Photo (above) provided  by Chi tzufai

Alang was definitely one of a kind. By the time you read this article, I have lost track to  his whereabouts.

I first met him in Bangkok during the summer.  It was a strange night, although no stranger than every other night in the city.

Khao San Rd. is famous for its backpacker nightlife scene. The hippy district’s bustling atmosphere rocked the area, like the Thai noodles being stirred on the sidewalk, while the backpackers were the delicious sauce that gave it the most exotic flavor.

I was squatting by the roadside, stuffing my mouth with Thai noodles as I admired Bangkok’s night scenery. Then, I spotted a dark-skinned man also squatting by the roadside, smoking while holding a large bottle of beer, with a frown on his face. I just observed him, not really caring if he noticed, when suddenly, he turned his head, and our eyes landed on each other. I could only grin sheepishly while nodding my head.   “Are the noodles delicious? I’ve been eating them a lot lately,” he awkwardly asked. “This guy is definitely a backpacker,” I thought, so we started chatting, asking each other what our names were and where we came from. “Taiwan,” I said. “China,” he answered.  It was really nice to speak Chinese with someone in a foreign land.

I asked him why he was frowning, and he laughed awkwardly. He explained that someone stole his backpack at the Chatuchak market during his second day in Bangkok. Moreover, he originally planned to leave Asia to see his girlfriend in Europe, but things soured between them and they broke up. “…And that’s it. When a guy does not feel like going anywhere, he might as well just drink his sorrows away in the street!”

Alone and depressed, he immediately suggested that we check out a famous night market with pork liver soup. I looked at my watch, and saw that it was already 10:00 P.M. On one hand, I was worried about the time. On the other hand, I was also worried about my new friend. He saw the hesitation on my face, and continued to press me. “What’s the hold up? You got other plans? What do you have to lose?”

That night and for the next several days, I made more friends in Bangkok. As Alang and I explored the different streets, districts, and suburbs, I gradually got to know him. His carefree nature carefully masked his sadness and depression.  At day, he was as bright as the sun, while at night, he was gloomy and silent. He would talk about his old job and past experiences, but each story sounded so fantastic, that a part of me wondered if he was making it up. His unrestrained and easy-going personality made him look like an optimistic hero from a Wuxia novel.

On our last day together, we met up for drinks and to say our goodbyes.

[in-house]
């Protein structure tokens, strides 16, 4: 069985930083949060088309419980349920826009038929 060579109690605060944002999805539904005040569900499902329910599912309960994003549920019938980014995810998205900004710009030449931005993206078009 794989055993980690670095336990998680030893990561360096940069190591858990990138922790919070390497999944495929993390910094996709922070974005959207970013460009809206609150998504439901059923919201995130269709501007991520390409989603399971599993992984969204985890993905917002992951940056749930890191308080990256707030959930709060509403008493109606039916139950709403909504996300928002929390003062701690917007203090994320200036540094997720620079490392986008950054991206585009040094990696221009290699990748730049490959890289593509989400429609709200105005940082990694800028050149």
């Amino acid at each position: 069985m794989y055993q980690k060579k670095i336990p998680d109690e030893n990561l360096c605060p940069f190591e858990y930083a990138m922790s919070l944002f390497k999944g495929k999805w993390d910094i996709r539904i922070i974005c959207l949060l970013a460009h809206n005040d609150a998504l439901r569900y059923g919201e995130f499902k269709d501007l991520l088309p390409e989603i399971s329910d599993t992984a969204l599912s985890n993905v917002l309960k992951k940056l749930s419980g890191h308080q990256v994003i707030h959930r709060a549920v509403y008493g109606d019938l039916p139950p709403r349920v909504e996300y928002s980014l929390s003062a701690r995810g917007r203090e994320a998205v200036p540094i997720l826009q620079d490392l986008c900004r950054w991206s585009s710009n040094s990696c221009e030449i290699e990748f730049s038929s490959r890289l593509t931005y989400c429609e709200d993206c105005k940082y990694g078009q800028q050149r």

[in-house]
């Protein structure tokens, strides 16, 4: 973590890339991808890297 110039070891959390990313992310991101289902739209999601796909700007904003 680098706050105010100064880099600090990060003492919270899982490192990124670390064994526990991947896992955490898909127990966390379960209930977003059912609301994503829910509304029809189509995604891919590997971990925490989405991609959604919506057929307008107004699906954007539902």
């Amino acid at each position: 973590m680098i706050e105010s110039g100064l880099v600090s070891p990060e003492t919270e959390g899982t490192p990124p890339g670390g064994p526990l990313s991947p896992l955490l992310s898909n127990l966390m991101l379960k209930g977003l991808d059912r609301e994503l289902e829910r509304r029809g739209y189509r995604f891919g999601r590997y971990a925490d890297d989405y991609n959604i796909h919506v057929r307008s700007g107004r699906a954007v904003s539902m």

“So, where are you heading off to next?”

  “Syria.” He raised his head and stared at me with his eyes sparkling.

“What! No way. Are you serious?”

“I want to fight. Besides, my life is meaningless right now. As long as I live, I might as well fight for justice.”

“You can’t go right now! The border is restricted, not to mention the problems with getting a visa. Don’t be reckless!”

Alang carelessly talked about his plans—how he would enter from Turkey, get in touch with Turkish forces, and proceed to the warzone.

“Don’t be stupid! Think of your loved ones, your family…” I scolded him like the old lady next door.

“Please! I’ll be fine. Don’t worry about it! I’ve got it all under control” He sighed, and it was clear that he was not going to talk about it any further. It looked like there really was no convincing him, so I just told him to contact me if he needed something on the way.

As soon as I returned to Taiwan, I received a text from him in Arabic. He said it was a reply from the YPG (Yekîneyên Parastina Gel, or People’s Protection Units, a group first formed by the Kurdish People’s Protection Units. Since 2014, they have been fighting ISIS alongside other Syrian military forces and asked me to translate it for him. It mostly talked about his date of arrival, where he should meet up with the group, and information pertaining to confirmation with the leadership. After translating it, I once again attempted to convince him to reconsider.

Several days later, he sent me photos of the refugee base at the border, his headquarters, weapons, and sweet refugee children.


photo provided by Chi tzufai

“Don’t worry. I’m doing great! All of us have each other’s backs. Even though I’m the only Asian here and my English isn’t that good, we’re all like brothers through life and death. I’ll never regret this. I’d rather live like a man than a dog. Every day, I feel more alive than ever, but at the same time, that I could die at any time, which honestly makes me feel that I truly exist and that my life has meaning.”

“The road I chose may be bumpy and twisted, but I’ll climb it even on my knees. Cheers to Justice! A few days from now, I’ll go to the frontline with my comrades. If I don’t send you any more photos, light a candle for me.”

Translated by Emanuel La Vina

About the Author

Chi tzufai graduated with a B.A. in Arabic Studies and has been discovering all the wonders of the Arab World.  She also traveled in Australia via Queensland’s government-supported “Best Internship Plan. She speaks English, Arabic and Mandarin Chinese.

Copyright © 2017 Commonwealth Magazine All Rights Reserved

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